Tag Archives: star

25 August: The seafarer’s chant.

From Saint David’s Cathedral

We wanted to keep yesterday’s post simple for it needs no introduction, no explanation. Dr Maclean gave his own afterword to today’s prayer, so no more from your editors today.

Be Thou Thyself the guiding star above me,
Lighthouse be thou for every reef and shoal,
Pilot my barque upon the crest of sea-wave
To where the waters make no moan or roll.
Oh the restful haven of the wandering soul!

This, is it not a matchless prayer for fishers of every race and age? The Hebridean, with but a plank between him and the seabed, murmured it a thousand times. As he did so, his vision bore him to some still port far from the breaking seas, some secret haven where the green swell is dumb, and children play on the pearl-white sand.

From Hebridean Altars by Alistair Maclean, 1937.

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17 August: The Virgin Mary to the Child Jesus, III.

Simeon prophesied sorrow and salvation to Mary.
VIII.
Art Thou a King, then? 
Come, His universe,
Come, crown me Him a King!
Pluck rays from all such stars as never fling
Their light where fell a curse,
And make a crowning for this kingly brow!—
What is my word? Each empyreal star
Sits in a sphere afar
In shining ambuscade:
The child-brow, crowned by none,
Keeps its unchildlike shade.
Sleep, sleep, my crownless One!
IX.
Unchildlike shade! No other babe doth wear
An aspect very sorrowful, as Thou.
No small babe-smiles my watching heart has seen
To float like speech the speechless lips between,
No dovelike cooing in the golden air,
No quick short joys of leaping babyhood.
Alas, our earthly good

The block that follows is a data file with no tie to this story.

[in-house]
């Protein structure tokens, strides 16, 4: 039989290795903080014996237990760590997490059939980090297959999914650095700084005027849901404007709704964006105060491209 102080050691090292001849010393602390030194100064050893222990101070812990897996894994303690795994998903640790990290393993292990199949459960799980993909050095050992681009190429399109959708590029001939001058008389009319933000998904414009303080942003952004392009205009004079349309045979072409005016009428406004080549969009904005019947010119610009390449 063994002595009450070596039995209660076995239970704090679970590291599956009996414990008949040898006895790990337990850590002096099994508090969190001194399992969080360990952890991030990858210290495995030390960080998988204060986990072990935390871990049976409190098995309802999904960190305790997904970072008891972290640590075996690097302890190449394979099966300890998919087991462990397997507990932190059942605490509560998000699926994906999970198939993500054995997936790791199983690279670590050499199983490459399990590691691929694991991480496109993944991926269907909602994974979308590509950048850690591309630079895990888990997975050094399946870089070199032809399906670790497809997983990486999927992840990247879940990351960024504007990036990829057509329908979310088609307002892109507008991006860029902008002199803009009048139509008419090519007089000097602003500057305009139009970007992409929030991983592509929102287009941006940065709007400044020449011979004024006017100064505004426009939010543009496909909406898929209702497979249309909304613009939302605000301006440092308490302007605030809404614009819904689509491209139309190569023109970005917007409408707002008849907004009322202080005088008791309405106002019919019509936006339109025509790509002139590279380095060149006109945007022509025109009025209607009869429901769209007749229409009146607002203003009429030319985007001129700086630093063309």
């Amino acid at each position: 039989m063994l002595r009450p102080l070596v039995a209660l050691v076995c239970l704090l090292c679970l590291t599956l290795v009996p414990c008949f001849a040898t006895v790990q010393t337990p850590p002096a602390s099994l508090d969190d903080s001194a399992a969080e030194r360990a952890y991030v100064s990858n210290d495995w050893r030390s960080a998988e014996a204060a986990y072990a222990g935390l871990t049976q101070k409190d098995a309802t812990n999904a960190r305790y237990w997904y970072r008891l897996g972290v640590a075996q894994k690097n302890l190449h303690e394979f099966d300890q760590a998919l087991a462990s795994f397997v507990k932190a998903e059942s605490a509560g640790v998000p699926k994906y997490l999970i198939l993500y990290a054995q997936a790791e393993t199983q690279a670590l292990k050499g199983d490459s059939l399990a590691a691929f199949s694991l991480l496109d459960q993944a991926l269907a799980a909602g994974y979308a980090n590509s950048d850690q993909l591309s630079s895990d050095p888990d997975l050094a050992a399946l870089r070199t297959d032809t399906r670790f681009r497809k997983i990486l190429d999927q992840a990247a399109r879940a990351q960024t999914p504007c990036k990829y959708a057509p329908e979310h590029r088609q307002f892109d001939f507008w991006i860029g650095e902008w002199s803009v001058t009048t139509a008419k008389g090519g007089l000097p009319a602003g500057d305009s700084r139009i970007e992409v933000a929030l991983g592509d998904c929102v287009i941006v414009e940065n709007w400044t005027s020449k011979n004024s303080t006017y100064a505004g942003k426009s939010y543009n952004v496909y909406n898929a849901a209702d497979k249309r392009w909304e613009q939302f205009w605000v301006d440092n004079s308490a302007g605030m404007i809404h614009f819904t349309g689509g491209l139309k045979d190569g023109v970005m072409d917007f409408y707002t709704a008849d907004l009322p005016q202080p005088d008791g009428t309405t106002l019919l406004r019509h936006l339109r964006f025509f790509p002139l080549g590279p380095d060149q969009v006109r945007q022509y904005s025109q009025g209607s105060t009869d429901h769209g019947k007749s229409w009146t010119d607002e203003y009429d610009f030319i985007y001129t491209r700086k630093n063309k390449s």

In heaven thought evil, seems too good for Thee;
Yet, sleep, my weary One!
X.
And then the drear sharp tongue of prophecy,
With the dread sense of things which shall be done,
Doth smite me inly, like a sword: a sword?
That "smites the Shepherd." Then, I think aloud
The words "despised,"—"rejected,"—every word
Recoiling into darkness as I view
The Darling on my knee.
Bright angels,—move not—lest ye stir the cloud
Betwixt my soul and His futurity!
I must not die, with mother's work to do,
And could not live-and see.

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13 February: a place for me.

Heartfelt thanks

One of my favourite stock images, this heart was left on our step by a neighbour after a gift of homemade preserves. More recently, last summer, five year old Abel found beach pebbles eroded into a heart shape. Months later he discovered one of them and gave it to his mother, ‘because I love you, Mummy.’

A heart of stone, a heart of pebbles, to stand for a flesh and blood heart. This old Irish hymn, translated by Eleanor Hull expresses the mixed emotions of the poet contemplating his or her relationship with Jesus. For many of us life has been a toilsome path these last months, we may well request, ‘Peace on my head, light in my heart.’

Let’s pray for all whose lives continue to be toilsome. Even the dustiest, least frequented church is a sanctified temple; with Christ’s help any of us can be a temple sanctified to him, welcoming those who seek him.

How great the tale, that there should be,
In God’s Son’s heart, a place for me!
That on a sinner’s lips like mine 
The cross of Jesus Christ should shine!

Christ Jesus, bend me to thy will,
My feet to urge, my griefs to still;
That e’en my flesh and blood may be
A temple sanctified to Thee.

No rest, no calm my soul may win,
Because my body craves to sin;
Till thou, dear Lord, thyself impart
Peace on my head, light in my heart.

May consecration come from far,
Soft shining like the evening star.
My toilsome path make plain to me,
Until I come to rest in thee.